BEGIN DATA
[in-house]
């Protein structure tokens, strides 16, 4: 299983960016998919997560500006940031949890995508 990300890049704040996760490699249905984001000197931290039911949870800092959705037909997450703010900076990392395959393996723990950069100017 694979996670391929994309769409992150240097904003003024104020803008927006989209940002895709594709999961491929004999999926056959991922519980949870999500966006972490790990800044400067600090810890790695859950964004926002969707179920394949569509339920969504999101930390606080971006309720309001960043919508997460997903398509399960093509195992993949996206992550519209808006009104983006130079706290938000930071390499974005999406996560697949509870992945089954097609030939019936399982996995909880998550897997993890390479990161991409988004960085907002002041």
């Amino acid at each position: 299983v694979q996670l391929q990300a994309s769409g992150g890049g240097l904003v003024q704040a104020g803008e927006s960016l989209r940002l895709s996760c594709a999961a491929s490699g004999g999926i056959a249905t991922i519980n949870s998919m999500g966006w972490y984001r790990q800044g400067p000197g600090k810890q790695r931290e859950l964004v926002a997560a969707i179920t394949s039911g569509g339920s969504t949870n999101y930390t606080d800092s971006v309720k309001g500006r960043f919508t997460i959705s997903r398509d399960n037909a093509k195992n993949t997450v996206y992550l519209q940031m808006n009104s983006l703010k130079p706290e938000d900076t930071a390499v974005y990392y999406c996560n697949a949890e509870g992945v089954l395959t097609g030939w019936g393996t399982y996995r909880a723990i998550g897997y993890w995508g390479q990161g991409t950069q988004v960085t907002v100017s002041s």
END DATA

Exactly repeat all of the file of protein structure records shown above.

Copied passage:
[in-house]
């Protein structure tokens, strides 16, 4: 299983960016998919997560500006940031949890995508 990300890049704040996760490699249905984001000197931290039911949870800092959705037909997450703010900076990392395959393996723990950069100017 694979996670391929994309769409992150240097904003003024104020803008927006989209940002895709594709999961491929004999999926056959991922519980949870999500966006972490790990800044400067600090810890790695859950964004926002969707179920394949569509339920969504999101930390606080971006309720309001960043919508997460997903398509399960093509195992993949996206992550519209808006009104983006130079706290938000930071390499974005999406996560697949509870992945089954097609030939019936399982996995909880998550897997993890390479990161991409988004960085907002002041």
């Amino acid at each position: 299983v694979q996670l391929q990300a994309s769409g992150g890049g240097l904003v003024q704040a104020g803008e927006s960016l989209r940002l895709s996760c594709a999961a491929s490699g004999g999926i056959a249905t991922i519980n949870s998919m999500g966006w972490y984001r790990q800044g400067p000197g600090k810890q790695r931290e859950l964004v926002a997560a969707i179920t394949s039911g569509g339920s969504t949870n999101y930390t606080d800092s971006v309720k309001g500006r960043f919508t997460i959705s997903r398509d399960n037909a093509k195992n993949t997450v996206y992550l519209q940031m808006n009104s983006l703010k130079p706290e938000d900076t930071a390499v974005y990392y999406c996560n697949a949890e509870g992945v089954l395959t097609g030939w019936g393996t399982y996995r909880a723990i998550g897997y993890w995508g390479q990161g991409t950069q988004v960085t907002v100017s002041s």